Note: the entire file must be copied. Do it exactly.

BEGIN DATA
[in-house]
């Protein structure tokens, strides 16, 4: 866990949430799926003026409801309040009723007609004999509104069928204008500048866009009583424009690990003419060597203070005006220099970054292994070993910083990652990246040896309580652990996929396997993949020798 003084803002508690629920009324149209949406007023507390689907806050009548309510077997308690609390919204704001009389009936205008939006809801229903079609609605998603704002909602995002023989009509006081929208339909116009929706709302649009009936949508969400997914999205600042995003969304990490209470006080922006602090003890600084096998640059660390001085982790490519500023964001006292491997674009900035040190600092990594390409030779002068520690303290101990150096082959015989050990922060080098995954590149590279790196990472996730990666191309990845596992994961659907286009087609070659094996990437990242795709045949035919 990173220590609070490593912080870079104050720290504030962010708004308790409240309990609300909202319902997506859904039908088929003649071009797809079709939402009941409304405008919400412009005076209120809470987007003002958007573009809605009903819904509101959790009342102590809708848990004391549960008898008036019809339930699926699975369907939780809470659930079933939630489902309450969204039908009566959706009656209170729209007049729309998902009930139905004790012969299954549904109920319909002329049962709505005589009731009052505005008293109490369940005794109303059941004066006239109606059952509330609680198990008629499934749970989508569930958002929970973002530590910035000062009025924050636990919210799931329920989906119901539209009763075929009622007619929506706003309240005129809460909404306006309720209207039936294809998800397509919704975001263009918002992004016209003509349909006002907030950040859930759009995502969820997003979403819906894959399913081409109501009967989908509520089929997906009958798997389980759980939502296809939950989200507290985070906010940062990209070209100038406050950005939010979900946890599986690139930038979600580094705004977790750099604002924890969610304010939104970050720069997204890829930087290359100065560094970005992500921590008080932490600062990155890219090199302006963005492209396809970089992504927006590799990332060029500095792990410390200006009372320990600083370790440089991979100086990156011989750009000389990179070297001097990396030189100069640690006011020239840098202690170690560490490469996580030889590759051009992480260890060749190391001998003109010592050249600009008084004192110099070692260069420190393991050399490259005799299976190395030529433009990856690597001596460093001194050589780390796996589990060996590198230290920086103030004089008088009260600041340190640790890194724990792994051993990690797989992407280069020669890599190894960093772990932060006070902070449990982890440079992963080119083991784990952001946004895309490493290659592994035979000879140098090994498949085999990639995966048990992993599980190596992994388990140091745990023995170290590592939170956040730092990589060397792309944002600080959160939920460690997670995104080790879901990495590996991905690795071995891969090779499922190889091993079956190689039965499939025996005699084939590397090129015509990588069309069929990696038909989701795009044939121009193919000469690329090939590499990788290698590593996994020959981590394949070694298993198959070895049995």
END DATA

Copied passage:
[in-house]
């Protein structure tokens, strides 16, 4: 866990949430799926003026409801309040009723007609004999509104069928204008500048866009009583424009690990003419060597203070005006220099970054292994070993910083990652990246040896309580652990996929396997993949020798 003084803002508690629920009324149209949406007023507390689907806050009548309510077997308690609390919204704001009389009936205008939006809801229903079609609605998603704002909602995002023989009509006081929208339909116009929706709302649009009936949508969400997914999205600042995003969304990490209470006080922006602090003890600084096998640059660390001085982790490519500023964001006292491997674009900035040190600092990594390409030779002068520690303290101990150096082959015989050990922060080098995954590149590279790196990472996730990666191309990845596992994961659907286009087609070659094996990437990242795709045949035919 990173220590609070490593912080870079104050720290504030962010708004308790409240309990609300909202319902997506859904039908088929003649071009797809079709939402009941409304405008919400412009005076209120809470987007003002958007573009809605009903819904509101959790009342102590809708848990004391549960008898008036019809339930699926699975369907939780809470659930079933939630489902309450969204039908009566959706009656209170729209007049729309998902009930139905004790012969299954549904109920319909002329049962709505005589009731009052505005008293109490369940005794109303059941004066006239109606059952509330609680198990008629499934749970989508569930958002929970973002530590910035000062009025924050636990919210799931329920989906119901539209009763075929009622007619929506706003309240005129809460909404306006309720209207039936294809998800397509919704975001263009918002992004016209003509349909006002907030950040859930759009995502969820997003979403819906894959399913081409109501009967989908509520089929997906009958798997389980759980939502296809939950989200507290985070906010940062990209070209100038406050950005939010979900946890599986690139930038979600580094705004977790750099604002924890969610304010939104970050720069997204890829930087290359100065560094970005992500921590008080932490600062990155890219090199302006963005492209396809970089992504927006590799990332060029500095792990410390200006009372320990600083370790440089991979100086990156011989750009000389990179070297001097990396030189100069640690006011020239840098202690170690560490490469996580030889590759051009992480260890060749190391001998003109010592050249600009008084004192110099070692260069420190393991050399490259005799299976190395030529433009990856690597001596460093001194050589780390796996589990060996590198230290920086103030004089008088009260600041340190640790890194724990792994051993990690797989992407280069020669890599190894960093772990932060006070902070449990982890440079992963080119083991784990952001946004895309490493290659592994035979000879140098090994498949085999990639995966048990992993599980190596992994388990140091745990023995170290590592939170956040730092990589060397792309944002600080959160939920460690997670995104080790879901990495590996991905690795071995891969090779499922190889091993079956190689039965499939025996005699084939590397090129015509990588069309069929990696038909989701795009044939121009193919000469690329090939590499990788290698590593996994020959981590394949070694298993198959070895049995």